Posts Tagged ‘creative agencies’


According to designer Hans Hulsbosch who created the brand for Woolworths’ hardware retail chain, Masters, the name was chosen because it stands for strength, intelligence and artistry. They wanted the name to be simple, strong and contemporary, one that would appeal to both genders. If that was the intent then something has been lost in the execution.

Read the rest of this entry »


Sporting teams all over the world must contend with the balance of club brand vs personal brand when the decision is made to sign up a superstar. Players that are so well-known and successful can end up being as big, if not bigger than the team they play for. Think Michael Jordan, Babe Ruth and David Beckham. And who could blame these sporting teams for playing up the fact they have this superstar playing for their team? However if it’s not managed well, it can have devastating results if that superstar decides to leave at the end of a contract and play for another club.

Read the rest of this entry »

Truly_deeply_madly_anton_ego_brand_emotionsOne of the most important things in a brand is remembrance. If a brand cannot be remembered it won’t be consumed as much as it is wished. If it was a good experience or product and still we can’t remember the name of it, then how can we purchase it again. How can we become loyal? Sound familiar? Read the rest of this entry »


In an article last week in the Age (9th July), actor Colin Friels was interviewed about his up and coming role in an independent theatre production Moving Parts, written by advertising creative David Nobay. What struck me about the article is that Friels expresses what everyone should be shooting for with their career personal brand – an opportunity to excel in something that you are naturally good at and that takes you to another place (you experience a sense of being totally in the moment). Read the rest of this entry »

Screen shot 2013-07-12 at 10.34.31 AM

IKEA’s latest campaign, “Make Small Space Big”, uses the idea of ‘living dollhouse’ to demonstrate that with cleverly designed products, there is the potential to maximize each square meter in a small home. The campaign, which has launched in UK and Ireland, is inspired by the fact that the British live in 15% smaller homes than other countries in Western Europe.

Read the rest of this entry »

100 story logos 2

Truly Deeply is delighted to share our new strategy and design work for 100 Story Building.

A centre for young writers, 100 Story Building is a special place where children from marginalised communities are given the opportunity to foster their creative voice and to have their ideas shared and respected.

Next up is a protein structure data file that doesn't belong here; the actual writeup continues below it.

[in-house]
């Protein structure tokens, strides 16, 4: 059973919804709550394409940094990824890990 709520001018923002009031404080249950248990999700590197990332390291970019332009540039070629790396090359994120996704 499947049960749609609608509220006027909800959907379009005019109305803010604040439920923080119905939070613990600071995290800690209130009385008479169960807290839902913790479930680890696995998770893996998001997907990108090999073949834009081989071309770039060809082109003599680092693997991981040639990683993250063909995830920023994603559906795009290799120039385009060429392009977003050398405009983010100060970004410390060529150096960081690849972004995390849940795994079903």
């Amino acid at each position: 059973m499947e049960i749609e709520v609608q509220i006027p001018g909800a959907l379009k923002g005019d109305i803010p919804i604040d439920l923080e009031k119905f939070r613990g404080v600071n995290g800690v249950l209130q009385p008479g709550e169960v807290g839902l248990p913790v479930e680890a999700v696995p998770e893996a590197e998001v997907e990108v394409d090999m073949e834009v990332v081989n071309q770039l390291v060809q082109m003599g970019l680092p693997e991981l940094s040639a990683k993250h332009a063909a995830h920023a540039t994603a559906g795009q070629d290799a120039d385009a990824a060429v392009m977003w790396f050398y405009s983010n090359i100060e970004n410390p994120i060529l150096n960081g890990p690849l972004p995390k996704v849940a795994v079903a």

Read the rest of this entry »


Several weeks ago I was saddened to hear of the passing of wine making legend Peter Lehmann at the age of 82. He was rightly known as The Baron of Barossa for his devotion to the people and wines of the Barossa Valley. I had the pleasure of sharing time with Peter, when he was in his mid 70’s, as part of a brand definition project we were undertaking for the Peter Lehmann Wine (PLW) brand. To hear Peter’s journey over a red wine, while he expertly cooked me a steak for lunch, was one of my more memorable brand immersion experiences. He was passionate, insightful and immensely engaging. Read the rest of this entry »


Skype – the online video messaging giant – recently released a series of advertisements that focus on the lives of several people and how Skype has become crucial for them in order to stay connected with distant loved ones. The adverts are the latest in a trend in advertising where brands try to connect with their audiences, old and new, through more emotion-charged means. Viewer discretion is advised: unless you’ve got a heart made of stone, keep a box of Kleenex handy. (Videos are in the link) Read the rest of this entry »


Master of illusion, Leandro Erlich twists reality to create uncanny scenarios and impossible spaces. In his latest work, Dalston House (commissioned by London’s Barbican) Erlich creates a bizarre illusion, using a house facade which lies flat on the ground and mirrors positioned at a 45° angle overhead. The highly interactive work involves visitors positioning themselves on the horizontal set to give the impression they are suspended from, scaling, or falling from the building. Read the rest of this entry »